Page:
How to: Work with CLR Database Objects

In addition to the Transact-SQL programming language, you can use .NET Framework languages to create database objects that retrieve and update data. Database objects that are written in managed code are called SQL Server Common Language Run (CLR) database objects. For an explanation of the advantages of using CLR database objects hosted in SQL Server, as well as how to choose between Transact-SQL and CLR, see Advantages of CLR Integration and Advantages of Using Managed Code to Create Database Objects.

To create a CLR database object using SQL Server Data Tools, you create a database project and then add a CLR database object to it. Unlike in previous versions of Visual Studio, you don't need to create a separate CLR project and then add a reference to it from the database project. When you build and publish the database project, you automatically publish the CLR objects in the project at the same time. After you publish these CLR objects, they can be called and executed like any other database objects.

The CLR and CLR Build property pages contain many settings for using CLR database objects in your project. Specifically, the CLR property page has a permission level setting to set permissions on the CLR assembly. It also has the "Generate DDL" setting to control whether DDL for the CLR database objects added to the project is generated. The CLR Build property page contains all the compiler options that you can set to configure the compilation of CLR code in the project. These property pages can be accessed by right-clicking your project in Solution Explorer and select Properties.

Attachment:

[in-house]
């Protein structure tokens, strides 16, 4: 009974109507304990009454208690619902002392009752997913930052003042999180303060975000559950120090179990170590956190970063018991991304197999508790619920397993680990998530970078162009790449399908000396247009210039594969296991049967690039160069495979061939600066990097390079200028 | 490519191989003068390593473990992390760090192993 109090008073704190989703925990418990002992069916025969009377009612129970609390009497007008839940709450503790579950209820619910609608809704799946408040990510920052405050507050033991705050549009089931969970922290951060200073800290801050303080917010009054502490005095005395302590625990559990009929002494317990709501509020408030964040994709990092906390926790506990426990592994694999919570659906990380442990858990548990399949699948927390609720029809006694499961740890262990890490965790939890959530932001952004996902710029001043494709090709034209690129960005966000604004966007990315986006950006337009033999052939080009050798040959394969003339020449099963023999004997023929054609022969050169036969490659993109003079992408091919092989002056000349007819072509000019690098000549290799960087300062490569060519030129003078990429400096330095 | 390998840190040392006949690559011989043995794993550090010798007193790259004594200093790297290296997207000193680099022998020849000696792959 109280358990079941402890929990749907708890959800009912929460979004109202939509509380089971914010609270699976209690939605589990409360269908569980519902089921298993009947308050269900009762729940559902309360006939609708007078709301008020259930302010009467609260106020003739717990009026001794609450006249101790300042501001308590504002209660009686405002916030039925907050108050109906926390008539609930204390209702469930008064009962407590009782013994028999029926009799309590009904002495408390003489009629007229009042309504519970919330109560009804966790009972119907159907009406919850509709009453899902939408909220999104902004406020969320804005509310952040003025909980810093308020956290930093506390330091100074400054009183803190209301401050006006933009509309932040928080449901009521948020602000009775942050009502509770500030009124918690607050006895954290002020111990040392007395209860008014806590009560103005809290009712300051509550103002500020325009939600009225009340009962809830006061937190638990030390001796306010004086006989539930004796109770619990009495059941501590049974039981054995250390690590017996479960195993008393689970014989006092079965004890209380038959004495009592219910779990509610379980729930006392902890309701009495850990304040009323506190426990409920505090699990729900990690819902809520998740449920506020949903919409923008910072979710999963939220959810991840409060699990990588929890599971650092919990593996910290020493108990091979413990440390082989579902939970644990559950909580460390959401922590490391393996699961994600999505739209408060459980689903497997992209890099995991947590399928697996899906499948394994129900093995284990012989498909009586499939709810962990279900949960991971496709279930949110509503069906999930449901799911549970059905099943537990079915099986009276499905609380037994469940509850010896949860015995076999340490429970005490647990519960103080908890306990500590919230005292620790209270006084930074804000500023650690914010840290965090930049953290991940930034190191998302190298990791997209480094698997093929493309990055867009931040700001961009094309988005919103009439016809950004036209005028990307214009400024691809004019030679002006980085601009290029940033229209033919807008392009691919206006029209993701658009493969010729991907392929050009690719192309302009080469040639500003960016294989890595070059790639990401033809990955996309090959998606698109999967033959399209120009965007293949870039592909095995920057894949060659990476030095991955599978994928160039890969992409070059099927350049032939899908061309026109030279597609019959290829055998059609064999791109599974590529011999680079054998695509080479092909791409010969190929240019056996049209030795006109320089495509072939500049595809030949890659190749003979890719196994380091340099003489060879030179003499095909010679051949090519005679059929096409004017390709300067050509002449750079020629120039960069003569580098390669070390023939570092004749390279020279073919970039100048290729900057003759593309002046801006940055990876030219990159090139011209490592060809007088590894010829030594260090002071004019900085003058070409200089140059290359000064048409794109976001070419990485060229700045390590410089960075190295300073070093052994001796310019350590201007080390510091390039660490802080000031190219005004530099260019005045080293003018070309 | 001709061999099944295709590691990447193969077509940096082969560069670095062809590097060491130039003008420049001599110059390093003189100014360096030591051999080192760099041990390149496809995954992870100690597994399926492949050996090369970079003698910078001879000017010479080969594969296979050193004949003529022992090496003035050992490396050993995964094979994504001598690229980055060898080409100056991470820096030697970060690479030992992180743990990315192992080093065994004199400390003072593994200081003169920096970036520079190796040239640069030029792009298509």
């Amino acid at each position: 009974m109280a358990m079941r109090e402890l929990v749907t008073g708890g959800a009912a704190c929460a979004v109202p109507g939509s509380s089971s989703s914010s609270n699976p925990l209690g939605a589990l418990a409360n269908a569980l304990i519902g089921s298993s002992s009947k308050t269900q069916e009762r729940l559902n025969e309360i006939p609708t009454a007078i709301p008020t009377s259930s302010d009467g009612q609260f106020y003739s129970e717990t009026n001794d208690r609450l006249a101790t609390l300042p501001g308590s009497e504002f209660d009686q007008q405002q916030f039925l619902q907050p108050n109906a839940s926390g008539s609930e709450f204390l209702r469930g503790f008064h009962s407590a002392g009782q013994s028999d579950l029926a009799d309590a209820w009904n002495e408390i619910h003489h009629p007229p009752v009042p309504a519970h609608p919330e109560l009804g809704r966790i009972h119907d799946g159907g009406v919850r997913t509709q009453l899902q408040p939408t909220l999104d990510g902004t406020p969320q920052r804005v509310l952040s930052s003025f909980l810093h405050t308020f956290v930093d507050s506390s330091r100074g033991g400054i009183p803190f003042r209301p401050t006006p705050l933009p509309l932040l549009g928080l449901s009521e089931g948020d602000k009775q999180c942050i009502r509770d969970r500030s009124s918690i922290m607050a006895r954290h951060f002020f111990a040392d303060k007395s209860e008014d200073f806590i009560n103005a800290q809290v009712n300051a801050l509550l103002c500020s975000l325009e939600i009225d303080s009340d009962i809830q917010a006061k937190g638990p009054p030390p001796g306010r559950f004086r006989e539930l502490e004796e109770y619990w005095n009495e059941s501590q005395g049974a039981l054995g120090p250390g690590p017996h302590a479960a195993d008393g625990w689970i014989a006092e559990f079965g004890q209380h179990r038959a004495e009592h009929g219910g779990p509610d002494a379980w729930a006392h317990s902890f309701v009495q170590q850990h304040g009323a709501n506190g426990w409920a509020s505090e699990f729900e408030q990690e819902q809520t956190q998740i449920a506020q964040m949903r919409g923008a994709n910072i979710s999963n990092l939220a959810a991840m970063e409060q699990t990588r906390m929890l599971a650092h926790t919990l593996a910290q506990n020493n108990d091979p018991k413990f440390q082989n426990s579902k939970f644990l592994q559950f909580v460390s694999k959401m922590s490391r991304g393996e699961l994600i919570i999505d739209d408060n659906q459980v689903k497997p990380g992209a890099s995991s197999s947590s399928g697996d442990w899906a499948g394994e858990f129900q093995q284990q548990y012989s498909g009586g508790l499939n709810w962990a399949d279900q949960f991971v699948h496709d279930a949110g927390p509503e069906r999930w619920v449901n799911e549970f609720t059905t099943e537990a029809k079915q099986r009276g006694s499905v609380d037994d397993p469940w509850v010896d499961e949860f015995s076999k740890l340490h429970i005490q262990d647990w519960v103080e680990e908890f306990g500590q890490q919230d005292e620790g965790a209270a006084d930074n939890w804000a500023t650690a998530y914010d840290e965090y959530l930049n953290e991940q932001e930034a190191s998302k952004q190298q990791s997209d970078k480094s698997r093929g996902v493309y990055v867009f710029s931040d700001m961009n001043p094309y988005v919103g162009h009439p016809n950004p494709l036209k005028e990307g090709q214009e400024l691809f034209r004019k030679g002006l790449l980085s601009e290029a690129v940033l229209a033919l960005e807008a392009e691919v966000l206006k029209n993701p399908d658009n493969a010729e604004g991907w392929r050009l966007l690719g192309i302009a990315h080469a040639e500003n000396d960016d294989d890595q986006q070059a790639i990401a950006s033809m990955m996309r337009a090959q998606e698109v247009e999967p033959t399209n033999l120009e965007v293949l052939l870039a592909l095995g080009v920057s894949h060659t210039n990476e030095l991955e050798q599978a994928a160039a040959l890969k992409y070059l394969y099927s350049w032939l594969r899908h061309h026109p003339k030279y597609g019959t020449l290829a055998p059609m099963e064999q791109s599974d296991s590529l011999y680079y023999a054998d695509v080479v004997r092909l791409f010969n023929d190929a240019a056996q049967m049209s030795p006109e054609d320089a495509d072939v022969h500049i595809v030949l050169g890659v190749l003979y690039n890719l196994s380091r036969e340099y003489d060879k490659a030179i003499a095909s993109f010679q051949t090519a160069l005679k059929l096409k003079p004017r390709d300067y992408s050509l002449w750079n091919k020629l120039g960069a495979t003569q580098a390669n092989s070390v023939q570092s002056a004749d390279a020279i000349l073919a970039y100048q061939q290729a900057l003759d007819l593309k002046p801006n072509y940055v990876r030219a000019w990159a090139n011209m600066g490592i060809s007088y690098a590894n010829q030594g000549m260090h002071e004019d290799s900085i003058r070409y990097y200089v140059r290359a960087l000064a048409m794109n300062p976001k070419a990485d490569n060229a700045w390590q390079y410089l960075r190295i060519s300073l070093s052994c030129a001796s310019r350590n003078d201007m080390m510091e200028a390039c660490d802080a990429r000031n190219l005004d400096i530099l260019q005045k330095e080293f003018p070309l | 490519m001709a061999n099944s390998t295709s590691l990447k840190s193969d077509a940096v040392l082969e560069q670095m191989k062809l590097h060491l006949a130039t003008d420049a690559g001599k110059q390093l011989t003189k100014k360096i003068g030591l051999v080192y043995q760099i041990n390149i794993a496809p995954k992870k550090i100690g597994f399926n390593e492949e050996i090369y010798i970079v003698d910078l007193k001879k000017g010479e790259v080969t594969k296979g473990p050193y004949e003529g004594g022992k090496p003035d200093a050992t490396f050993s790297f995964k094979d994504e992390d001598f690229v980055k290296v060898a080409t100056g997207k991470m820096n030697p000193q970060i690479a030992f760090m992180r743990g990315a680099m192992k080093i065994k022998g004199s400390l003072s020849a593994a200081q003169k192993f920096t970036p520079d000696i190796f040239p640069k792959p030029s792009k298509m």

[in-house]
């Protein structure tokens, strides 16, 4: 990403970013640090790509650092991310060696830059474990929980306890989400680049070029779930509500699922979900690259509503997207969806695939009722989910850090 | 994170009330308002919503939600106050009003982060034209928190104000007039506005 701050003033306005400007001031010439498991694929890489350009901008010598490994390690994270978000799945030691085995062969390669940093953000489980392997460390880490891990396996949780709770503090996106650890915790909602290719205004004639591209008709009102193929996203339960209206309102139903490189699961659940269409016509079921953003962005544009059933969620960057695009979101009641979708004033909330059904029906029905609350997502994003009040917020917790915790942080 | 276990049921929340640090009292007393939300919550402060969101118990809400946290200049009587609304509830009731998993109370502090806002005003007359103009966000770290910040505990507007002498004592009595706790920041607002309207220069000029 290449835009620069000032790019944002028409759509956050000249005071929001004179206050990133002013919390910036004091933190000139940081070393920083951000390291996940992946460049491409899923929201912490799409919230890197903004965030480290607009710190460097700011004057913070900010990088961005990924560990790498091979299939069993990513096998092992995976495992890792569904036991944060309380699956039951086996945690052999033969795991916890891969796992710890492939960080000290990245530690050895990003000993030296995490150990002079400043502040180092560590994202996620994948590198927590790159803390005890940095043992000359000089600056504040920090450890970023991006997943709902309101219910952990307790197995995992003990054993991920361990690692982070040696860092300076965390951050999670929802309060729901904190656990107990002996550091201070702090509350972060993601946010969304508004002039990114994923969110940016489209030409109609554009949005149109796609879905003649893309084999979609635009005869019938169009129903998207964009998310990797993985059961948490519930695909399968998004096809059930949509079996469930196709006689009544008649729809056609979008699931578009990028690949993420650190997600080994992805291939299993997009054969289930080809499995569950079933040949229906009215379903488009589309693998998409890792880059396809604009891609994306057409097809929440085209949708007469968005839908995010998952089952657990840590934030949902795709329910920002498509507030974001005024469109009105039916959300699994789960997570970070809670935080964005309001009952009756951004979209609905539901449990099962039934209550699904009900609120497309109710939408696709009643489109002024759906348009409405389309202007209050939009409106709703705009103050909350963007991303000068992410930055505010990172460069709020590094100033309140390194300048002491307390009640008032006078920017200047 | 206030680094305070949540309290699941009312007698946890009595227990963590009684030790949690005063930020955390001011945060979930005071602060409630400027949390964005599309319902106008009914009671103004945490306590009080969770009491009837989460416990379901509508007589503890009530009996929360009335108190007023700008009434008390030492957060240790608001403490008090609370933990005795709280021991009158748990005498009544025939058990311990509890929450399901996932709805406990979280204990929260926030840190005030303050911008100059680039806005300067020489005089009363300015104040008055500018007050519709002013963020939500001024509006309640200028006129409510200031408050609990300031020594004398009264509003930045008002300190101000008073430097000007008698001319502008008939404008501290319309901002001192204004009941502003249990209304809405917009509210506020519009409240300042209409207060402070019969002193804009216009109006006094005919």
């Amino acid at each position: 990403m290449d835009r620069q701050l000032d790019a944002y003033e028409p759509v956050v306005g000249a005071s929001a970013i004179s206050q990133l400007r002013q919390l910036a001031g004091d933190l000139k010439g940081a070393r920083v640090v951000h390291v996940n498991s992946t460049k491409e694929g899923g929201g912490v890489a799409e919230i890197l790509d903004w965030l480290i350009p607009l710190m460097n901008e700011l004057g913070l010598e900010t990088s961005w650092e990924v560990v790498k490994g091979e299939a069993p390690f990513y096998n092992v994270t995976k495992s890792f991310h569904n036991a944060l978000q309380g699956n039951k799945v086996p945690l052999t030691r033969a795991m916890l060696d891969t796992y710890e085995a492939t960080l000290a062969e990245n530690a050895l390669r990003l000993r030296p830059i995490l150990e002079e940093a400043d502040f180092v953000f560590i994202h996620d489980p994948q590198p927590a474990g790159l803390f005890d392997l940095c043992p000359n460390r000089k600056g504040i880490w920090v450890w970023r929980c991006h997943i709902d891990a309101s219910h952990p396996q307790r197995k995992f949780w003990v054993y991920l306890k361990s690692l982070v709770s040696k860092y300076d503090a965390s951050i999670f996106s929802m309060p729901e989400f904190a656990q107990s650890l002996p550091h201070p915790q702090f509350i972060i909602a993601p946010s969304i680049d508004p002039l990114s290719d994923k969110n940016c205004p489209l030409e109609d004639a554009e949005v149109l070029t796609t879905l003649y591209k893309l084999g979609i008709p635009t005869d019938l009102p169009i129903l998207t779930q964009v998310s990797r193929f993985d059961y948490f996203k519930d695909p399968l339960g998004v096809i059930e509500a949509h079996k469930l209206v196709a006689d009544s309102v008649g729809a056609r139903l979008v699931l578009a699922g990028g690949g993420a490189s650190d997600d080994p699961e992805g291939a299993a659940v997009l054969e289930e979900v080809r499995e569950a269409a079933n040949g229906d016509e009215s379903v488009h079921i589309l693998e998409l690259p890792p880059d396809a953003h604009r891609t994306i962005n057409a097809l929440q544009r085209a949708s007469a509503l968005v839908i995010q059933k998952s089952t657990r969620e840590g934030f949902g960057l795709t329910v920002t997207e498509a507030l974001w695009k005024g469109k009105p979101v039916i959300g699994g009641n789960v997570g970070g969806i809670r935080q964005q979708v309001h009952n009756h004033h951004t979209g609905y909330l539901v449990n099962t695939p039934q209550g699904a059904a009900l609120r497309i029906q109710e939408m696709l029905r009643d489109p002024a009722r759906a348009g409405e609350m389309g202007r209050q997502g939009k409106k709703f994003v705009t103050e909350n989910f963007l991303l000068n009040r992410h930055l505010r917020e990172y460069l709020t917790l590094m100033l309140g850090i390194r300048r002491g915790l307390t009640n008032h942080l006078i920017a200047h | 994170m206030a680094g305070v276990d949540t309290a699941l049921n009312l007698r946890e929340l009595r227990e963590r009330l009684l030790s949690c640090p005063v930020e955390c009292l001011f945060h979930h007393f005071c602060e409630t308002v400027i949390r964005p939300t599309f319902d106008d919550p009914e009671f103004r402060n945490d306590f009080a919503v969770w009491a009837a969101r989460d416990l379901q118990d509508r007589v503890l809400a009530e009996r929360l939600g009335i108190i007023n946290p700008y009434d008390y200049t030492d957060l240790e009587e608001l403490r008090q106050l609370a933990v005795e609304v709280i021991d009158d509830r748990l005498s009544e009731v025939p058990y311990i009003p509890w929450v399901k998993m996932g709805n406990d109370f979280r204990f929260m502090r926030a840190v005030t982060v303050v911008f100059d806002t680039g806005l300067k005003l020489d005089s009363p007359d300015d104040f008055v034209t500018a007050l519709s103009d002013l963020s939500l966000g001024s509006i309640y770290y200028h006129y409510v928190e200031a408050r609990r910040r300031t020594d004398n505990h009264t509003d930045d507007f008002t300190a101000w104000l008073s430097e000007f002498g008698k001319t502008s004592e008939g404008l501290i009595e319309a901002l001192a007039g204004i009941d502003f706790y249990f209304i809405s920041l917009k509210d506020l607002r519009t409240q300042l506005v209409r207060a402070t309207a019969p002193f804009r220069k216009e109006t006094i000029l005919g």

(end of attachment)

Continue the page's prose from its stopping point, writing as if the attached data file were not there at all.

To enable debugging of CLR database objects, open SQL Server Object Explorer. Right-click the server containing the CLR database artifacts you want to debug, and choose Allow SQL/CLR Debugging. A message box appears with the warning: "Note that during debugging, all managed threads on this server will stop. Do you wish to enable SQL CLR debugging on this server?". When you're debugging CLR database objects, breaking execution will break all threads on the server, affecting other users. For this reason, you shouldn't debug applications for CLR database objects on a production server. You should also note that once you have started debugging, it's too late to change settings in SQL Server Object Explorer. Changes made in SQL Server Object Explorer won't take effect until the start of the next debugging session.

For more information on the requirements of building CLR database objects, see Building Database Objects with Common Language Runtime (CLR) Integration.


The following procedure uses entities created in previous procedures in the Project-Oriented Offline Database Development sections.

To add a CLR database object to your project

  1. Right-click the TradeDev database project in Solution Explorer, select Add, then New Item.

  2. Select the C# SQL CLR template, then SQL CLR User-Defined Function. Accept the default name and select Add.

  3. Add the following code to class body. This function validates a U.S. phone number. It must consist of 3 numeric characters, optionally enclosed in parentheses, followed by a set of 3 numeric characters and then a set of 4 numeric characters. Examples of supported formats are (425) 555-0123, 425-555-0123, 425 555 0123 and 1-425-555-0123.